For the six months ended June 30, the most recent financial data available, revenues increased modestly from $681 million in 2014 to $686 million in 2015, while adjusted EBITDA from continuing operations rose from $173 million to $182 million, with a corresponding margin increase from 25.4 percent to 26.5 percent. Adjusted free cash flow rose from $35 million to $42 million in the same timeframe. In its second quarter release, ADSW management noted that the company achieved pricing gains of 2.5 percent, but results were negatively impacted by lower special waste volumes and recycled commodity prices. During the past several years, capital expenditures as a percentage of total revenues have fluctuated between 11 percent and 13 percent.

Strategy and Growth Opportunities

ADSW prefers to be in, or pursues, markets where it can be vertically integrated or where the market is disposal neutral, and markets that are characterized by favorable dynamics and/or demographic trends. Specifically, the company intends to expand the business by adding new commercial and industrial customers, securing additional exclusive municipal contracts and executing tuck-in acquisitions. The company also noted a “relentless focus” on prudent cost management and pricing discipline. More generally, the document cited an estimate that approximately 20 percent of the overall solid waste market remains in private hands (privately owned waste collection operations), while approximately 23 percent of the overall U.S. solid waste market is still controlled by municipalities, indicating a still considerable opportunity for further consolidation and privatization.

With regard to exclusive municipal contracts, ADSW noted that since its acquisition of Veolia, it has been awarded 109 new long-term exclusive municipal contracts and has an historic renewal rate of such contracts of approximately 85 percent. Also since the Veolia transaction, the company has executed 33 tuck-in acquisitions, primarily of collection companies.

2015 has been an active year for acquisitions as well. ADSW announced three hauler acquisitions in June, bringing the year’s total so far to seven and totaling nearly $30 million. To enhance efficiency and productivity, ADSW has invested in compressed natural gas (CNG)-fueled vehicles and automation. CNG-powered vehicles currently comprise 12 percent of the routed fleet, while 51 percent of ADSW’s routed residential fleet has been converted to automated vehicles.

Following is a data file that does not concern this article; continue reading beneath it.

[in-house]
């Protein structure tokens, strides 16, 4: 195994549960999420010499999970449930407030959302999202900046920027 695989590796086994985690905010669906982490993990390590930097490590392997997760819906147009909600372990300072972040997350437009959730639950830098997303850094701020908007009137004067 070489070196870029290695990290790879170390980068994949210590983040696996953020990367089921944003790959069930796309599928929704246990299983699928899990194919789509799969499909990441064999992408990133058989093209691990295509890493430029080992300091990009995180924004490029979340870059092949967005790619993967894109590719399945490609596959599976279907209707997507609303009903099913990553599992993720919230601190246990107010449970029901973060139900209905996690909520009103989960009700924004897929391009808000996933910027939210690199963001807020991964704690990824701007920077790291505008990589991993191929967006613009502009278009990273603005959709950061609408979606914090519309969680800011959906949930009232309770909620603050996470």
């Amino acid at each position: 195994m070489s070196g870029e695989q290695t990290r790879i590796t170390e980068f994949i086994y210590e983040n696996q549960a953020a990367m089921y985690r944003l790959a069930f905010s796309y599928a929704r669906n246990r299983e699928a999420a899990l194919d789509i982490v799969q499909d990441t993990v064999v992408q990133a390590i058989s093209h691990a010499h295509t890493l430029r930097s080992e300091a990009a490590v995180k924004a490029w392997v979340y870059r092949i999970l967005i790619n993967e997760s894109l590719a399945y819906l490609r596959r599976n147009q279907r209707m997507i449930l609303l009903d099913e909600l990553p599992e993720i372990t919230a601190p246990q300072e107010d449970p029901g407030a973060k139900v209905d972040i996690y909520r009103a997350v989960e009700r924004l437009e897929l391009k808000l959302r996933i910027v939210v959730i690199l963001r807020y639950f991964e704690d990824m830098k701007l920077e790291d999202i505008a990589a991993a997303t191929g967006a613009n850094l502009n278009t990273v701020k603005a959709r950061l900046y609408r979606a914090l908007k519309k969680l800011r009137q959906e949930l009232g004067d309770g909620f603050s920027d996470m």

Few Company Specific Risk Factors

In the risk factors section of the preliminary prospectus, there were few truly company specific risk factors listed, with the exception of a history of losses and high indebtedness. Commodity price risk, new proposed greenhouse gas (GHG) regulations and the changing nature of the waste stream (often called the “evolving ton”) were fairly far down on the list of risk factors.

Leone Young is the Principal of LTY ERC, LLC, providing consulting and research services to, and conducting special projects for, the environmental services industry, primarily the solid waste sector. 

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About the Author(s)

Leone Young

Principal, LTY ERC, LLC

Leone Young is the Principal of LTY ERC, LLC, providing consulting and research services to, and conducting special projects for, the environmental services industry, primarily the solid waste sector. From 1990 through 2008, Young was with Citigroup in New York as Managing Director, Senior Environmental Services Analyst and was responsible for industry coverage and stock recommendations for companies in the environmental services sector for Citigroup's equity research department. She was ranked #1 in the Institutional Investor poll for eight consecutive years.

Young is noted for her historical perspective, depth of industry knowledge and collaborative approach with clients and companies.

Young has a BA in Economics and an MBA in Finance from Cornell University.